7. gs on May 22, 2013 at 8:46 am

    1. Taken too far, Solon’s mandate could lead to society ripping itself apart. Though I haven’t read Thucydides since mumble, iirc that’s what Athens did to itself.

    2. After reading War of Art, I formed the habit of checking my brain upon awakening, to see whether the Muse or Resistance deposited anything there. Recently I found the thought that the verge of old age finds me a failure who is on the path to dying alone and destitute. My next thought was Steven’s Resistance is always lying and always full of shit. Maybe Resistance and the Muse made a deposit that night.

    3. IMHO the struggle with Resistance takes priority over civic participation. While I was passing up a lot of good things in life, I inarticulately realized that the confrontation with Resistance was more important, even though I did not know what Resistance is or how to combat it.

    I’d like to do some catching up once I’m reliably doing my work.

    • Steven Pressfield on May 22, 2013 at 3:35 pm

      GS, re #2, I think it’s safe to say that wake-up message was RESISTANCE. (I’ve gotten that same telegram myself.)

  8. Ivana Sendecka on May 22, 2013 at 10:12 am

    I believe we all have engraved need to belong, to love and be loved. Anyone denying it is suppressing our natural need to find own family (spouse, tribe of like minded friends, artists etc.)

  9. tolladay on May 22, 2013 at 11:13 am

    Its funny, but my first thought reading this was surprise. Steven, you write as if you, Shawn, and Callie have your own little community going. More than once I’ve found myself slightly envious at your relationship, especially with Shawn. So from the outside, perhaps every social situation looks appealing. You know, the grass is always greener on the other side of the fence.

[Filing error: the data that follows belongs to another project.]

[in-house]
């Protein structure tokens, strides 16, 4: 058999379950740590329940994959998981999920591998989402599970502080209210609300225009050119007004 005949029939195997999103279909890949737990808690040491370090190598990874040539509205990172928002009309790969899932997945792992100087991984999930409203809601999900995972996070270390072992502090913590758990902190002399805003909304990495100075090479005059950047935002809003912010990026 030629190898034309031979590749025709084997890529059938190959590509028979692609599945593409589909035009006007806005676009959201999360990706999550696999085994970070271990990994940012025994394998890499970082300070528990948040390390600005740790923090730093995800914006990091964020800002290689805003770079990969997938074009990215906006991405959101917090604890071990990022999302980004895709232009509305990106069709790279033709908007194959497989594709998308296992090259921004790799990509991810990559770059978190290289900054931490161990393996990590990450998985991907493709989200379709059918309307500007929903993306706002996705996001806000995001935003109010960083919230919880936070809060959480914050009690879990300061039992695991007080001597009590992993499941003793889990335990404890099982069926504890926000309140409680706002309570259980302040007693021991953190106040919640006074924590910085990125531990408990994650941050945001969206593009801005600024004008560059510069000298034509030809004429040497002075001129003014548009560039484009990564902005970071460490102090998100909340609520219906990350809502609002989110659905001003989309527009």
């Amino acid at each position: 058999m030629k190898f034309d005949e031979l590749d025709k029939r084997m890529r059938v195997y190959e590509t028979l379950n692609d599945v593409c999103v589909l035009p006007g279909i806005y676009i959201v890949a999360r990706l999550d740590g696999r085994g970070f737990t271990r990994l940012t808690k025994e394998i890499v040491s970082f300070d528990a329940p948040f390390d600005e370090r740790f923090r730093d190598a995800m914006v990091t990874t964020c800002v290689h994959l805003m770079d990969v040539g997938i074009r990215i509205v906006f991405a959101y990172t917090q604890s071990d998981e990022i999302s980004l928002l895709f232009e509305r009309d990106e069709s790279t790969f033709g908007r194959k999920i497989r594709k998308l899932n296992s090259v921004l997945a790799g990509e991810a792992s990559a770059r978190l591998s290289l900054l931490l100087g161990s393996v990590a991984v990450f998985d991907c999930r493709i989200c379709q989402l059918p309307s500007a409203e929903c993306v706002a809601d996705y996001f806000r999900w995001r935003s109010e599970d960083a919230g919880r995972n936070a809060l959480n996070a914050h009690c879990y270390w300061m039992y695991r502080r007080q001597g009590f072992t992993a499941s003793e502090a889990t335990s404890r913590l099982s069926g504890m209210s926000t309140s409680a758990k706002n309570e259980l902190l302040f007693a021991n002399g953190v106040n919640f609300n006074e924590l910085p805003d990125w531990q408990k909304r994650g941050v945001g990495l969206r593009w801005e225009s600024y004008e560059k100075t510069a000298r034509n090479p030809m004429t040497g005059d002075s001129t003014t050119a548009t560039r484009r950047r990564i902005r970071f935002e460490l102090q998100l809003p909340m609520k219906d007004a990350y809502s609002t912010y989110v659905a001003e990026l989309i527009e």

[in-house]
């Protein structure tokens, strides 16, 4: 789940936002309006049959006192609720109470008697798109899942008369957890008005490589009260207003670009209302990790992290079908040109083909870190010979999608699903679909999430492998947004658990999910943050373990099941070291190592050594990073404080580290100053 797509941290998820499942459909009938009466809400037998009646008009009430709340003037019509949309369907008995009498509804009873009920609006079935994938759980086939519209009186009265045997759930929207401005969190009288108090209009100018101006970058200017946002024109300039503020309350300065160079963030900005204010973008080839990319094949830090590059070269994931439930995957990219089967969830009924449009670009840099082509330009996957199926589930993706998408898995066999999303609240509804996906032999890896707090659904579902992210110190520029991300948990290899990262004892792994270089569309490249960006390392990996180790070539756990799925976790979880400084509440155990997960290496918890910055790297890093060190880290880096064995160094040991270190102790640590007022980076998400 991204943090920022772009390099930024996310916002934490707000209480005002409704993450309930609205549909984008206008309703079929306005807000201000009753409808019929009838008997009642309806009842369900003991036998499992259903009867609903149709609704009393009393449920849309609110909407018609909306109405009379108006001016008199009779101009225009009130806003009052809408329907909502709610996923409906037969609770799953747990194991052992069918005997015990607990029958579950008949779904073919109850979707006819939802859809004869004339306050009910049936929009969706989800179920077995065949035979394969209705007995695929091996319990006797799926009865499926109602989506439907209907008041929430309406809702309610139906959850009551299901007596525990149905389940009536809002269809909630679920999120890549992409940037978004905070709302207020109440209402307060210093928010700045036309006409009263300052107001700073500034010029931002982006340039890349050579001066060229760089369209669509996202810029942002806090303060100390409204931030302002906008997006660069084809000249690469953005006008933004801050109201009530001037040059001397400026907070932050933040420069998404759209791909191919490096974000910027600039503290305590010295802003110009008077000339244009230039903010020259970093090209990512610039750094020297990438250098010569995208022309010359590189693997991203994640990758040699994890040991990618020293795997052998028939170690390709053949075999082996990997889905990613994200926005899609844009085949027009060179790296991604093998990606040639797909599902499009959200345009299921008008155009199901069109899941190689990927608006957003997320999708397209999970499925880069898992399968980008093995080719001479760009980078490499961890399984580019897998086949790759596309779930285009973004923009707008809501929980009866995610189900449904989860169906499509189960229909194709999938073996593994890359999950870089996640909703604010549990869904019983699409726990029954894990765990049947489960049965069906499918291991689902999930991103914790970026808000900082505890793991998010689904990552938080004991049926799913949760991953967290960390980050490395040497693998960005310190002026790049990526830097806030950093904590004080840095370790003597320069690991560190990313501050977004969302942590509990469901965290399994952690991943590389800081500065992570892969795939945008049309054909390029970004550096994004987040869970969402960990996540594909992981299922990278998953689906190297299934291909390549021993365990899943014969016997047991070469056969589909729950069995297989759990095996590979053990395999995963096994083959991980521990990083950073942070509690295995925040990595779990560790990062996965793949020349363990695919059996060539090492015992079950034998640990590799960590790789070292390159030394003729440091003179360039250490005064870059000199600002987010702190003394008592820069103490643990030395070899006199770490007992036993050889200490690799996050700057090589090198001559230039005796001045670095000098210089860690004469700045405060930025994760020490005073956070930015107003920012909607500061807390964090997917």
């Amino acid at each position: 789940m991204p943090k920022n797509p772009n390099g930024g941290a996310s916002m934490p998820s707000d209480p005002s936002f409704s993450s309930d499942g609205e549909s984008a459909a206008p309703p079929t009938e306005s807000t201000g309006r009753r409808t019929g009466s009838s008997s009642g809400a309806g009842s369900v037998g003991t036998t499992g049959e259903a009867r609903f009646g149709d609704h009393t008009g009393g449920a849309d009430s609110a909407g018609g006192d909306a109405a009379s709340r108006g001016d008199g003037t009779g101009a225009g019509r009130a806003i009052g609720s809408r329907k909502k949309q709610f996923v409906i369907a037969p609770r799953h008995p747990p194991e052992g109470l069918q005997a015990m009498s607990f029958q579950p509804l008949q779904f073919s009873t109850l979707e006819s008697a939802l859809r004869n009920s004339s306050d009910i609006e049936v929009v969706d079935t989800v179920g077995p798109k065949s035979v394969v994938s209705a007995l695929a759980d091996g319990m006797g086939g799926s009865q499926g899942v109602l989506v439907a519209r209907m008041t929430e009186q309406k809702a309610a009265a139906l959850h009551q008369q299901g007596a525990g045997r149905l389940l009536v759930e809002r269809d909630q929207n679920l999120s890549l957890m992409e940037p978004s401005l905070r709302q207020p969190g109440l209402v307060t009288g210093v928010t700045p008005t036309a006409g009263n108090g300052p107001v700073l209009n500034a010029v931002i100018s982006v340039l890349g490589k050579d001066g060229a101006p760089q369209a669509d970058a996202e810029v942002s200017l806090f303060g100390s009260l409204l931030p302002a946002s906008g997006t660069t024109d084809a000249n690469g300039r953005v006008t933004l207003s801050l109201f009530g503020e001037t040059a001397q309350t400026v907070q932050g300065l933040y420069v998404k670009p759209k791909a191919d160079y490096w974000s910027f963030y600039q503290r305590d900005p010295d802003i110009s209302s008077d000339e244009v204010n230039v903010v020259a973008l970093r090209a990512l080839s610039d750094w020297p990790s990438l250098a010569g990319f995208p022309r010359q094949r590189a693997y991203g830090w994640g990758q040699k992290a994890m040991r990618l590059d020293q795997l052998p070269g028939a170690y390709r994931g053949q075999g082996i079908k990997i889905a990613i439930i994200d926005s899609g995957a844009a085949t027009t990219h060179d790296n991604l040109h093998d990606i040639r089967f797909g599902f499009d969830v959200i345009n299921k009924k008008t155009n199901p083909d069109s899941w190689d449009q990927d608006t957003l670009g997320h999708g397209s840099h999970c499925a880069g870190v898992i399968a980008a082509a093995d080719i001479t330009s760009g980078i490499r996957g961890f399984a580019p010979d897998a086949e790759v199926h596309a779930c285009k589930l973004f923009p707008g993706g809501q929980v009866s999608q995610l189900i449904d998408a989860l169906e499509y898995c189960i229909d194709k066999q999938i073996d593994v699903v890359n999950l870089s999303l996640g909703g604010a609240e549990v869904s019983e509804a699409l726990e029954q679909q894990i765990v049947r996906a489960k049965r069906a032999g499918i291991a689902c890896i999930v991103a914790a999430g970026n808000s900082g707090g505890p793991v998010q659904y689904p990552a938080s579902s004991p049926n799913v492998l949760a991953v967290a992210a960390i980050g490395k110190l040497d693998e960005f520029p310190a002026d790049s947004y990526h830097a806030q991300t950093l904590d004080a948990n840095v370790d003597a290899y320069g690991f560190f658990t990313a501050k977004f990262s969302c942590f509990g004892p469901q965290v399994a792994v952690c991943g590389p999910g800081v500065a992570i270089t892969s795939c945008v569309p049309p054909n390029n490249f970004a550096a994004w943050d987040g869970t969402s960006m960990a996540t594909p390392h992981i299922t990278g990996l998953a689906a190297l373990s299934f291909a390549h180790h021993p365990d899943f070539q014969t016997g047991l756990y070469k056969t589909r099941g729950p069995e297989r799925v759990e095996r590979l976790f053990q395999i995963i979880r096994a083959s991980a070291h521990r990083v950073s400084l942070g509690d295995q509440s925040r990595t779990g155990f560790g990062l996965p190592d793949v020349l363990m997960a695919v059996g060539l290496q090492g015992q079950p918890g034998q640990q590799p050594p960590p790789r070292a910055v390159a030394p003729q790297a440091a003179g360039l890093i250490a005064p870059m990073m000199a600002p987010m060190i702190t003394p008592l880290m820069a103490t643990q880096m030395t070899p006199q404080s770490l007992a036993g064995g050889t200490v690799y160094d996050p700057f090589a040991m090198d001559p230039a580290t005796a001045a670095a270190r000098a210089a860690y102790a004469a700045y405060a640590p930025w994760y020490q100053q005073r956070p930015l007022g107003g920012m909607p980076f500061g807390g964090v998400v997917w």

As to the divide between the individual and the group, I think this neatly matches the creative process. Every art form I’ve ever participated in (both professionally and as a hobby) had both an individual aspect and a group one. Many arts, like writing, require both the work of the individual (in this case the author) and the work of a group (the author working along with editors, art directors, publishers, printers and even readers). A successful story is both an individual event, AND a team sport.

    I suspect there is a reason for this. In order to be healthy we need to both be in our own heads, and also in the heads of the people around us. We like to envision ourselves as loners, especially us writers, but when you really look at it, we’re not. We need each other, not only to have an audience, but for ideas and inspiration. Even just because we sometimes need to eat and don’t have time to both cook and write.

    • Steven Pressfield on May 22, 2013 at 3:37 pm

      I agree, T. It’s a bounce-back-and-forth thing, I think, like right-brain/left-brain in work. Act/consider, act/consider.

  10. Philippa Rees on May 22, 2013 at 12:24 pm

    The Heads that Roll.
    Ever though of a writer as being chosen by a book? And his/her life written by the future intention of that book?

    This post seems to elicit such an idea…the marketplace full of writers offering to help writers (Come buy.. I’ll edit, fix,design, market, above all sell you the loudhailer!) when perhaps it is thought that finds the logos and the life to give it passion, strength and authority? Just wondering?